Jared Rosenthal – Owner of Health Street

[quote style=”boxed”]Work out hard every day. There are no drugs in the world like your own adrenaline or endorphins. Sweating makes you happier, healthier, and more energetic. You can’t find anything else like it.[/quote]

Jared Rosenthal is an entrepreneur who created the now famous “Who’s Your Daddy” DNA testing truck in NYC. He owns and operates Health Street, a drug testing and paternity testing company that serves people all over the United States. He was previously successful in corporate America, rising up to the level of CEO of a $50 million dollar healthcare company, and managing over 400 staff, but he never let a day go by without dreaming of running his own show. Health Street, founded in 2010, is the realization of that dream.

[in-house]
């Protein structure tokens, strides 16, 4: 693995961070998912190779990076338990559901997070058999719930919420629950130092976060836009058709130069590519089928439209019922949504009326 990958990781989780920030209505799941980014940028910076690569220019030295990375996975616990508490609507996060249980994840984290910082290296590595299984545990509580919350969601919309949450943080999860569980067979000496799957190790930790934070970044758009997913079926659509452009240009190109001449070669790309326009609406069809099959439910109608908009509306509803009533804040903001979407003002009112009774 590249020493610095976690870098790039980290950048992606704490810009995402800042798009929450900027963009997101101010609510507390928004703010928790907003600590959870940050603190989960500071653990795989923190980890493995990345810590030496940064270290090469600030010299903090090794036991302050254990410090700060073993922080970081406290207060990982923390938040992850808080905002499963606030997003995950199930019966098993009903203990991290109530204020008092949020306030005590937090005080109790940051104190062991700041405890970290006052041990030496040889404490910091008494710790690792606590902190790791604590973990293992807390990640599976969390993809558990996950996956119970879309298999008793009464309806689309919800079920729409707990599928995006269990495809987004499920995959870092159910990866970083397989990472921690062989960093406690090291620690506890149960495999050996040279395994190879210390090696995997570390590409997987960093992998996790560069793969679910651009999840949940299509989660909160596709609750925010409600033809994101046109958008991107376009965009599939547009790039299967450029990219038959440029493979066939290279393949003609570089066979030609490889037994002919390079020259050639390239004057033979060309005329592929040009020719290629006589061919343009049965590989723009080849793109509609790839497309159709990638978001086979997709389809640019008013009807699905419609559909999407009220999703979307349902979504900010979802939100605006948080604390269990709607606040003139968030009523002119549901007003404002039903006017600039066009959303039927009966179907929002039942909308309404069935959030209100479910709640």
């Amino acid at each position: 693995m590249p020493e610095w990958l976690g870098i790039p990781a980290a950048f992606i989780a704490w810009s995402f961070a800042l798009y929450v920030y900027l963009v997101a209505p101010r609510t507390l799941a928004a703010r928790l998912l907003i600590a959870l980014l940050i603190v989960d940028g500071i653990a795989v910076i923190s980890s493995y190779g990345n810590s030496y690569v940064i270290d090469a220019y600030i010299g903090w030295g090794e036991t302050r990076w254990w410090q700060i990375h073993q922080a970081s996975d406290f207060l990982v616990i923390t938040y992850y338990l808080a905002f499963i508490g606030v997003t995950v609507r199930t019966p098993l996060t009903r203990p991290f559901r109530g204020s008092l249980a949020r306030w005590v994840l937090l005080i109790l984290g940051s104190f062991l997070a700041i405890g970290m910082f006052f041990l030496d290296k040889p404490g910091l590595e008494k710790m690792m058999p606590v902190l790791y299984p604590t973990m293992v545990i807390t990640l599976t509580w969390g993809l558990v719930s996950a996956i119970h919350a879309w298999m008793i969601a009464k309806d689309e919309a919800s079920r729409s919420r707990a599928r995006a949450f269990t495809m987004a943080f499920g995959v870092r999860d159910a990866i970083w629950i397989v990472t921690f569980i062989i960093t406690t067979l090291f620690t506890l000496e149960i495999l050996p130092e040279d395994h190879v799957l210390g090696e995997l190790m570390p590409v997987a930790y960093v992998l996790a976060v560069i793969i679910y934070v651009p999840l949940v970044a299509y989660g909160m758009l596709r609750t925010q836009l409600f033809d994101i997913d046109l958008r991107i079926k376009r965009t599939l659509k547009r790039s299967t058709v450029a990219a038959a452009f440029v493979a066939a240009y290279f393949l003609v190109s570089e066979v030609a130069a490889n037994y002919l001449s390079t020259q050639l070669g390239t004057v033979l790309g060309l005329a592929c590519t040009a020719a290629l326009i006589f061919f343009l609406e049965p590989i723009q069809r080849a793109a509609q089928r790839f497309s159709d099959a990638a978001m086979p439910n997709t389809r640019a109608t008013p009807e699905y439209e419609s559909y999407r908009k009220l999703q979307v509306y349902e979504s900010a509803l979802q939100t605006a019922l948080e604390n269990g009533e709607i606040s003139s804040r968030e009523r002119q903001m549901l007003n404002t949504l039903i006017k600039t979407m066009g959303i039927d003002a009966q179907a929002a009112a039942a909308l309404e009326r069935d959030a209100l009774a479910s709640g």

Mr. Rosenthal was “discovered” by the NY Post in August 2012 with a feature full page story titled “Mr. Genealogy”, which focused on the personal (and often dramatic) side of the mobile paternity business. New Yorkers of all kinds stop and stare whenever the “Who’s Your Daddy” Truck drives by. There are hundreds of pictures of the Health Street RV all over the internet. Cameras flash whenever it parks for a job, and New Yorkers laugh, smile, and share the photos with their friends via social media. Jared appeared on CNN, FOX News, Good Day NY, ABC TV, WPIX 11, CBS, and dozens of radio stations discussing the business, and he was featured in BusinessWeek in 2012 with a discussion about his company and entrepreneurship.

What are you working on right now?

There’s been a lot of press about Health Street lately, and a lot of interest in the fascinating stories of the people affected by its mobile DNA truck. I have been sorting through a lot of offers from television studios to produce an documentary style TV show about the business and it’s diverse array of clients and their dramatic, real-life situations.